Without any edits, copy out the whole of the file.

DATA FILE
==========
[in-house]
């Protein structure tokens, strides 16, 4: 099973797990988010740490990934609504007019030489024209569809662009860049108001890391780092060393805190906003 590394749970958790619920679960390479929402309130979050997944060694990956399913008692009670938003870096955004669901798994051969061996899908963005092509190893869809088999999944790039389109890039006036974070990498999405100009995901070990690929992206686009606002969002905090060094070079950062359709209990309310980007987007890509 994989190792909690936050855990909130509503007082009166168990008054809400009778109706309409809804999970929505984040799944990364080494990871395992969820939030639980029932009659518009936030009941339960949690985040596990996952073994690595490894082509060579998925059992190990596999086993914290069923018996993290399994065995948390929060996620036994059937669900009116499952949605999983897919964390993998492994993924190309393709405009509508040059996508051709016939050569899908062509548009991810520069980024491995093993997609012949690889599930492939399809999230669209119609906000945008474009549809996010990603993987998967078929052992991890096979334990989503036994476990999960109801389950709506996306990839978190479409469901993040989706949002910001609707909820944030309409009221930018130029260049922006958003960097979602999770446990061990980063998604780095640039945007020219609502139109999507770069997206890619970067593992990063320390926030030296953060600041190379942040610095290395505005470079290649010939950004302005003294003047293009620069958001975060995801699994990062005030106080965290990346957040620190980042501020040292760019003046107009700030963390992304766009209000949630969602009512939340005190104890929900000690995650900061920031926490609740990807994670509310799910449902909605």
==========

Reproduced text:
[in-house]
């Protein structure tokens, strides 16, 4: 099973797990988010740490990934609504007019030489024209569809662009860049108001890391780092060393805190906003 590394749970958790619920679960390479929402309130979050997944060694990956399913008692009670938003870096955004669901798994051969061996899908963005092509190893869809088999999944790039389109890039006036974070990498999405100009995901070990690929992206686009606002969002905090060094070079950062359709209990309310980007987007890509 994989190792909690936050855990909130509503007082009166168990008054809400009778109706309409809804999970929505984040799944990364080494990871395992969820939030639980029932009659518009936030009941339960949690985040596990996952073994690595490894082509060579998925059992190990596999086993914290069923018996993290399994065995948390929060996620036994059937669900009116499952949605999983897919964390993998492994993924190309393709405009509508040059996508051709016939050569899908062509548009991810520069980024491995093993997609012949690889599930492939399809999230669209119609906000945008474009549809996010990603993987998967078929052992991890096979334990989503036994476990999960109801389950709506996306990839978190479409469901993040989706949002910001609707909820944030309409009221930018130029260049922006958003960097979602999770446990061990980063998604780095640039945007020219609502139109999507770069997206890619970067593992990063320390926030030296953060600041190379942040610095290395505005470079290649010939950004302005003294003047293009620069958001975060995801699994990062005030106080965290990346957040620190980042501020040292760019003046107009700030963390992304766009209000949630969602009512939340005190104890929900000690995650900061920031926490609740990807994670509310799910449902909605």